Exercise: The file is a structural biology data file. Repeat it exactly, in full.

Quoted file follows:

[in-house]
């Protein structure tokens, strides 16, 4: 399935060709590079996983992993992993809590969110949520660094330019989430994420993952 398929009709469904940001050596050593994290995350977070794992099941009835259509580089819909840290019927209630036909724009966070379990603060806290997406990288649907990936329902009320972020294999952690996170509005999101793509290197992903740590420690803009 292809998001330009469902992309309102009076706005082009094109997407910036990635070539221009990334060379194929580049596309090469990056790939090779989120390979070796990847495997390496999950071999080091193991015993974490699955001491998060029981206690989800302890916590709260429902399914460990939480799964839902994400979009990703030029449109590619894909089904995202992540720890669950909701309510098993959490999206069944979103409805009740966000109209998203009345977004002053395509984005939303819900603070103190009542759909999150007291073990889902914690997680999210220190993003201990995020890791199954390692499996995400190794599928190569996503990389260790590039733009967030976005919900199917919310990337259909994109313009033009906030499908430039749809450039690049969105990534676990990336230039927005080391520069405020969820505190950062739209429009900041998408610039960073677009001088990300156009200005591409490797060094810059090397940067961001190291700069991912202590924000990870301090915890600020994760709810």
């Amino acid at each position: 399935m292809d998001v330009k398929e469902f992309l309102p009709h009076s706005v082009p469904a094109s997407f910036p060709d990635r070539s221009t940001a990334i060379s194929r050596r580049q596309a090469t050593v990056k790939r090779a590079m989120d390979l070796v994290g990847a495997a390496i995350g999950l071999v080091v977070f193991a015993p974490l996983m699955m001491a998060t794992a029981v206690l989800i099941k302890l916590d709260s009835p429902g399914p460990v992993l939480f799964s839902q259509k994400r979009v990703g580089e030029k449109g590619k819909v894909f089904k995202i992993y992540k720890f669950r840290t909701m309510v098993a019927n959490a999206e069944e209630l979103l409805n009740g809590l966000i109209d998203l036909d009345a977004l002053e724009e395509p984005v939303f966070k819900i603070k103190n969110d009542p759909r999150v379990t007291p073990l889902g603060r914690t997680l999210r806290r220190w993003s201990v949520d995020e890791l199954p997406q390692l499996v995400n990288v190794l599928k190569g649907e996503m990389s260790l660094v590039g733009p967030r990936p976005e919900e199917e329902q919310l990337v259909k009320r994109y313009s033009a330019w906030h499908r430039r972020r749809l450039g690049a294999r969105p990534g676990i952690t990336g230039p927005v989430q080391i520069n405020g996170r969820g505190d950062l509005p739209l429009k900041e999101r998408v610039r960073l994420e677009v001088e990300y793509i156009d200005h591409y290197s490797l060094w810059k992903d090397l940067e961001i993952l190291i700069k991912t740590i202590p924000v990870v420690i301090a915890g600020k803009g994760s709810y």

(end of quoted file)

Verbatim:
[in-house]
């Protein structure tokens, strides 16, 4: 399935060709590079996983992993992993809590969110949520660094330019989430994420993952 398929009709469904940001050596050593994290995350977070794992099941009835259509580089819909840290019927209630036909724009966070379990603060806290997406990288649907990936329902009320972020294999952690996170509005999101793509290197992903740590420690803009 292809998001330009469902992309309102009076706005082009094109997407910036990635070539221009990334060379194929580049596309090469990056790939090779989120390979070796990847495997390496999950071999080091193991015993974490699955001491998060029981206690989800302890916590709260429902399914460990939480799964839902994400979009990703030029449109590619894909089904995202992540720890669950909701309510098993959490999206069944979103409805009740966000109209998203009345977004002053395509984005939303819900603070103190009542759909999150007291073990889902914690997680999210220190993003201990995020890791199954390692499996995400190794599928190569996503990389260790590039733009967030976005919900199917919310990337259909994109313009033009906030499908430039749809450039690049969105990534676990990336230039927005080391520069405020969820505190950062739209429009900041998408610039960073677009001088990300156009200005591409490797060094810059090397940067961001190291700069991912202590924000990870301090915890600020994760709810």
């Amino acid at each position: 399935m292809d998001v330009k398929e469902f992309l309102p009709h009076s706005v082009p469904a094109s997407f910036p060709d990635r070539s221009t940001a990334i060379s194929r050596r580049q596309a090469t050593v990056k790939r090779a590079m989120d390979l070796v994290g990847a495997a390496i995350g999950l071999v080091v977070f193991a015993p974490l996983m699955m001491a998060t794992a029981v206690l989800i099941k302890l916590d709260s009835p429902g399914p460990v992993l939480f799964s839902q259509k994400r979009v990703g580089e030029k449109g590619k819909v894909f089904k995202i992993y992540k720890f669950r840290t909701m309510v098993a019927n959490a999206e069944e209630l979103l409805n009740g809590l966000i109209d998203l036909d009345a977004l002053e724009e395509p984005v939303f966070k819900i603070k103190n969110d009542p759909r999150v379990t007291p073990l889902g603060r914690t997680l999210r806290r220190w993003s201990v949520d995020e890791l199954p997406q390692l499996v995400n990288v190794l599928k190569g649907e996503m990389s260790l660094v590039g733009p967030r990936p976005e919900e199917e329902q919310l990337v259909k009320r994109y313009s033009a330019w906030h499908r430039r972020r749809l450039g690049a294999r969105p990534g676990i952690t990336g230039p927005v989430q080391i520069n405020g996170r969820g505190d950062l509005p739209l429009k900041e999101r998408v610039r960073l994420e677009v001088e990300y793509i156009d200005h591409y290197s490797l060094w810059k992903d090397l940067e961001i993952l190291i700069k991912t740590i202590p924000v990870v420690i301090a915890g600020k803009g994760s709810y």